Wade Salchert, owner of Whiskey Dix nightclub on Main Street and a longtime resident and business owner in the Exchange District, said it is important to remember the nightlife created by bars, restaurants and clubs has been an important part of the history of this historic neighbourhood.
For many years, when Exchange District residents numbered in the low hundreds, the only draw for the area was bars and clubs, he said. In particular, nightclubs have proven to be the only businesses capable of occupying some of the largest and most ornate heritage buildings on Main Street and surrounding arteries, Salchert said.
Salchert, who has lived in the Ashdown Warehouse for more than 15 years, said he fears far too many of the new residents of the Exchange District may have underestimated the street activity and noise that is inherent in this gritty urban area.
"Nightclubs have been around down here for many years, and it's just not realistic to move here and start demanding that it should be as quiet as St. Vital," Salchert said. "You've got to want to be part this community, and that means accepting some of the noise and activity later at night."
That having been said, Salchert said he believes club owners can be good neighbours by managing both the noise from entertainment and the fallout from patrons at closing time.
The first summer Whiskey Dix was open, Salchert said he and his partners installed powerful subwoofer speakers outside on the club's popular patio. That turned out to be a mistake, as the throbbing bass drew both the ire of residents living blocks away and the police trying to enforce the anti-noise bylaw.
Rather than fight the residents, Salchert said he replaced the subwoofers with directional speakers that contained the patio music better. He then worked with the then-Manitoba Liquor Commission to find what residents believed was an acceptable decibel level.
To this day, Salchert said, his manager will test the decibel level of the patio music several times each night to ensure someone hasn't bumped up the volume.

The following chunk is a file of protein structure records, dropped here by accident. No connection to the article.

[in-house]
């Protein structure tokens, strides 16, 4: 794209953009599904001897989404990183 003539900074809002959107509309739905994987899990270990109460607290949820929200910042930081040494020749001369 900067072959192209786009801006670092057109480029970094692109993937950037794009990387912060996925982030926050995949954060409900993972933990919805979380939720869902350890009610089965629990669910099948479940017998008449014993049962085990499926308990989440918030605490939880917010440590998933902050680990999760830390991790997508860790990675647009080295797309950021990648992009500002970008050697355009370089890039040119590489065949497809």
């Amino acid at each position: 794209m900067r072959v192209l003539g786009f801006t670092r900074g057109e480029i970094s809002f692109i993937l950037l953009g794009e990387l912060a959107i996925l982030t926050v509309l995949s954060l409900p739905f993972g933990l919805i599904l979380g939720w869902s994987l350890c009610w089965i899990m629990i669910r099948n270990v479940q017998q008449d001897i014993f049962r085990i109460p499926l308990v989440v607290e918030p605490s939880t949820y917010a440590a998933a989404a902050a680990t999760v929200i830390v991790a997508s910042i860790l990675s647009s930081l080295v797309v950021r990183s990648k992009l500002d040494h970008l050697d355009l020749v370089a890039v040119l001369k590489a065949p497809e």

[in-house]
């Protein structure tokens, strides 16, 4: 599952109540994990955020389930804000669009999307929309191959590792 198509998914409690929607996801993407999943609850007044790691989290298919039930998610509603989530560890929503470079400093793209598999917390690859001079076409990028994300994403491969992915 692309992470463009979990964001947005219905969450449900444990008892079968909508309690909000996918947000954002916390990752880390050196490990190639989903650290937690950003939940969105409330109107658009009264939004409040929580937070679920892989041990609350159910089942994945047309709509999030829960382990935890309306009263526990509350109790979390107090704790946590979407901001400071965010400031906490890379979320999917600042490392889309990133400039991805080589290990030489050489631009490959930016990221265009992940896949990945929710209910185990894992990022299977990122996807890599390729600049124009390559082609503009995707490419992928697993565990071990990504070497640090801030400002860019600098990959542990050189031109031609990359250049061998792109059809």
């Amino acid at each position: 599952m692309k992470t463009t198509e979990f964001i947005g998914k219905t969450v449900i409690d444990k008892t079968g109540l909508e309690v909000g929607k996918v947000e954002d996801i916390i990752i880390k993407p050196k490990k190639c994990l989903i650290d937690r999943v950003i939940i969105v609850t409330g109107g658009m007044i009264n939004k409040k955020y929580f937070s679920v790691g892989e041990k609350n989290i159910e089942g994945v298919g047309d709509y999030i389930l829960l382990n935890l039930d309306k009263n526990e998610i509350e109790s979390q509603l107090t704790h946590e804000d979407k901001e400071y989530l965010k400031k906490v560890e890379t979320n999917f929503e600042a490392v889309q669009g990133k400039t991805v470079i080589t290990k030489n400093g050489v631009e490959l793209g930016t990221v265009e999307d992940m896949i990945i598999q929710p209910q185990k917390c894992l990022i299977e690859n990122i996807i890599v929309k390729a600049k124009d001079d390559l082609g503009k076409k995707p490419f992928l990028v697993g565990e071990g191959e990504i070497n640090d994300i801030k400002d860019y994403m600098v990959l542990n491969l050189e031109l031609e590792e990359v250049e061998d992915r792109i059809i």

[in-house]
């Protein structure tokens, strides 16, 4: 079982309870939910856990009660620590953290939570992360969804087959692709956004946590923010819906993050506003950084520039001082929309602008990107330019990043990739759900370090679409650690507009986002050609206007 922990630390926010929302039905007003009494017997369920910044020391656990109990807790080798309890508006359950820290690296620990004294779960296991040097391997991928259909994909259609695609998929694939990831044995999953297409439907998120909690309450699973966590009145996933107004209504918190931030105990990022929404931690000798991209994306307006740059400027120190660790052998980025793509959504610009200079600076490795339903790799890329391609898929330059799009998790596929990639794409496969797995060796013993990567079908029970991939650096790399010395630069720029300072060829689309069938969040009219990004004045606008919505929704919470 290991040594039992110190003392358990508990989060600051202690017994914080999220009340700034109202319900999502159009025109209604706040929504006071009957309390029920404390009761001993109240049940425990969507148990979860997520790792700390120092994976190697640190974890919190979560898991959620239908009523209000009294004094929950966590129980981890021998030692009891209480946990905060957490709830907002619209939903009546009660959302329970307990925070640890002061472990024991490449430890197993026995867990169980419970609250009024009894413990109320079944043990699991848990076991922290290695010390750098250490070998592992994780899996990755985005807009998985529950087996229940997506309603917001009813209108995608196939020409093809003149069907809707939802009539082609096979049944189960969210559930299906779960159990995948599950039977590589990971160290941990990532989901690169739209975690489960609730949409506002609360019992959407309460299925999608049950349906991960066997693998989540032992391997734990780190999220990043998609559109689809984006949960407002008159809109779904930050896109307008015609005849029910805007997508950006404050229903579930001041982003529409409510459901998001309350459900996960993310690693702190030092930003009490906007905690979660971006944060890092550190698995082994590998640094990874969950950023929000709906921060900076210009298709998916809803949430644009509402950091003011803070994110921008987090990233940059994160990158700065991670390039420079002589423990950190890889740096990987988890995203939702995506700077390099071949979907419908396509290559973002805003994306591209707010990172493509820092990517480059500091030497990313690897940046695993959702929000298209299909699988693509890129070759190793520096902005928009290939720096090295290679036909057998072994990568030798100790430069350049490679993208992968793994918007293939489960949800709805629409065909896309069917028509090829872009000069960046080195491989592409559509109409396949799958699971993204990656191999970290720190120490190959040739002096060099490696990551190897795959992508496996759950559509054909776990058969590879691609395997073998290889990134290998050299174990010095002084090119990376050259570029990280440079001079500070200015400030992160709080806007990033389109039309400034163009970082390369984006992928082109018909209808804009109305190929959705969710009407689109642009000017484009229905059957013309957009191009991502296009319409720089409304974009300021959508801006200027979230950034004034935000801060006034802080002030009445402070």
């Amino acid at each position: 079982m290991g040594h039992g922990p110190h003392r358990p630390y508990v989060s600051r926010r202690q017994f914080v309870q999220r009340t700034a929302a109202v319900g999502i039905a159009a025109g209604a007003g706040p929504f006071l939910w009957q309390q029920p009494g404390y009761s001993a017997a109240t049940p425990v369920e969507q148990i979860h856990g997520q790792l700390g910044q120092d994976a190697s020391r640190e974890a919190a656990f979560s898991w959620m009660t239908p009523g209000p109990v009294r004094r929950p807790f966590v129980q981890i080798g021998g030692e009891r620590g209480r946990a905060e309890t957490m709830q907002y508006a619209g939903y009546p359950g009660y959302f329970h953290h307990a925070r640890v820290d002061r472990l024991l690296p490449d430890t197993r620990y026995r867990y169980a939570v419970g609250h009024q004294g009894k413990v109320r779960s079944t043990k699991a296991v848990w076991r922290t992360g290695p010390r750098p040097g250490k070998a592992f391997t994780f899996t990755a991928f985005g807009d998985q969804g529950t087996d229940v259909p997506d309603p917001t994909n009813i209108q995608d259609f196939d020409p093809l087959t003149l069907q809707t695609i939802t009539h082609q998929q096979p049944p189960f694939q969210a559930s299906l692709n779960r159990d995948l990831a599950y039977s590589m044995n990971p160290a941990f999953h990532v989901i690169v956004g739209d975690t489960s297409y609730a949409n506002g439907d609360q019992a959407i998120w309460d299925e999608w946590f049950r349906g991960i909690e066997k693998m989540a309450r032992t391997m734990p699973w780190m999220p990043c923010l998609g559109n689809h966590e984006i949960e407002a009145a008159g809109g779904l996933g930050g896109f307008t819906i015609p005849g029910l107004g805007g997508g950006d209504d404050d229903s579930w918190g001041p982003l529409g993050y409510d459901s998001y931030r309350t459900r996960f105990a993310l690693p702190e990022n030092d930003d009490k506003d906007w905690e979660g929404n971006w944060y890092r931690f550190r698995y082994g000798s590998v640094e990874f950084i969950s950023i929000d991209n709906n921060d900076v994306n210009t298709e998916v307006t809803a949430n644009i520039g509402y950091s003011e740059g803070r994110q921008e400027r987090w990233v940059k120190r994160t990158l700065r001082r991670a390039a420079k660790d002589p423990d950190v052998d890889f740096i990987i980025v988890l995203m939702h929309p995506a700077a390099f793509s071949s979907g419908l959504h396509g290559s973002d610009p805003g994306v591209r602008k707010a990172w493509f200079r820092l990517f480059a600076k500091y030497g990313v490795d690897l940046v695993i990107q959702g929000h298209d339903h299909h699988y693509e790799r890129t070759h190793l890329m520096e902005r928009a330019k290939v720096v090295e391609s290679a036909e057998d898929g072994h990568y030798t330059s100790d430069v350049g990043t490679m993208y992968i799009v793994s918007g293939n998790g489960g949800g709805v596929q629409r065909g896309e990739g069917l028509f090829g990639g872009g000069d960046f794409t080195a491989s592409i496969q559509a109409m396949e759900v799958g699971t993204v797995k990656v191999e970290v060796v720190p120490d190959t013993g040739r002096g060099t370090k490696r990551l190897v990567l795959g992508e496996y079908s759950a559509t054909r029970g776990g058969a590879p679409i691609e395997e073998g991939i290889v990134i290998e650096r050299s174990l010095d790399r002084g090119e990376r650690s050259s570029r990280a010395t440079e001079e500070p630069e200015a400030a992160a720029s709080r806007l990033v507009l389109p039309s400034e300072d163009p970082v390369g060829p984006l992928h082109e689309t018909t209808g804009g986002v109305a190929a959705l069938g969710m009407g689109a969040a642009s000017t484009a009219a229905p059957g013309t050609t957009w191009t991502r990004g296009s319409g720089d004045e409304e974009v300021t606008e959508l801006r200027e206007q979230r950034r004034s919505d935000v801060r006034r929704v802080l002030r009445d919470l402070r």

"We have proved that you can be good neighbours if you try hard enough," he added.
Jino Distasio, director of the University of Winnipeg's Institute of Urban Studies, said many cities across North America are pursuing balanced, densified multi-use communities where commercial and residential development evolve in peaceful coexistence.
However, before that coexistence can be achieved, there is usually a period of conflict where local residents wage a battle with bars, clubs and restaurants over issues such as excessive noise, disorderly conduct, odour and garbage, he noted. The most successful cities are the ones that manage that conflict to create multi-use communities, rather than trying to restrict either commercial or residential development.
"In these cases, it's hard to undo the past," Distasio said. "We've always allowed nightclubs to operate in this neighborhood. Can we undo all that development just because more people are moving into the area? That is going to be a real battle where no one wins."
Distasio said he believes the middle ground is within reach using existing bylaws and enforcement. For example, the noise bylaw could be more effectively enforced -- something Exchange residents argue is not being done now -- to ensure noise levels are not excessive. This would allow bars and clubs to offer entertainment with little disruption to the residential community.
"We have to remember that one of the things that makes this area interesting and attractive is its diversity, and that includes the clubs and bars," Distasio said. "We don't gain anything by trying to squeeze anyone out."
To that end, club owners such as Salchert believe there are things the city could be doing to help businesses manage patrons and reduce unruly behaviour.
Salchert said he has fought with the city for years to allow taxis to queue along Main Street and McDermot Avenue so patrons at closing time can walk out of the club and directly into a ride home. Unfortunately, police continue to issue tickets to cabs lined up around the club, discouraging them from picking up patrons coming out of Main Street bars and clubs.
"It's such a simple idea and one that would help us move people out of the club and off the sidewalks much more quickly," Salchert said.
Ross McGowan, president and CEO of CentreVenture Development Corporation, one of the biggest driving forces in the effort to increase residential density in the Exchange, said he believes the clubs and the condos can exist in harmony, although it will require business owners to find a way of keeping a lid on the mayhem that sometimes comes with music, booze and good times.
However, McGowan said there will be lots of incentive; a more densely populated Exchange District will ultimately mean more patrons for bars and restaurants in the area.
"There will be a coming together of businesses and residents on things like noise levels and hours of operation," McGowan said.
"When you get people living in an area and using these facilities, they tend to have an impact on how they operate. So, the clubs will either find a way to coexist, or they will have to move."